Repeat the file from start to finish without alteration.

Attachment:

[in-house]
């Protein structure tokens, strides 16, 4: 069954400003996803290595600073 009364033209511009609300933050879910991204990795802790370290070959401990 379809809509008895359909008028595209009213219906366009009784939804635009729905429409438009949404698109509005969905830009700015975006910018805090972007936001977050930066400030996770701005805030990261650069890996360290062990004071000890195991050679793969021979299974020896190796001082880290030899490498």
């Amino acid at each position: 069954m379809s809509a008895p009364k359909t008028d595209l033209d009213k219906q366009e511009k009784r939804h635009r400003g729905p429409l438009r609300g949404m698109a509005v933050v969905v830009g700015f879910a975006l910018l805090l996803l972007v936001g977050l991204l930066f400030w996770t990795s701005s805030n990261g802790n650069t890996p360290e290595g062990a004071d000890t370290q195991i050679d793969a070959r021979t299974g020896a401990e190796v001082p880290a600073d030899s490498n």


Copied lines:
[in-house]
């Protein structure tokens, strides 16, 4: 069954400003996803290595600073 009364033209511009609300933050879910991204990795802790370290070959401990 379809809509008895359909008028595209009213219906366009009784939804635009729905429409438009949404698109509005969905830009700015975006910018805090972007936001977050930066400030996770701005805030990261650069890996360290062990004071000890195991050679793969021979299974020896190796001082880290030899490498």
């Amino acid at each position: 069954m379809s809509a008895p009364k359909t008028d595209l033209d009213k219906q366009e511009k009784r939804h635009r400003g729905p429409l438009r609300g949404m698109a509005v933050v969905v830009g700015f879910a975006l910018l805090l996803l972007v936001g977050l991204l930066f400030w996770t990795s701005s805030n990261g802790n650069t890996p360290e290595g062990a004071d000890t370290q195991i050679d793969a070959r021979t299974g020896a401990e190796v001082p880290a600073d030899s490498n």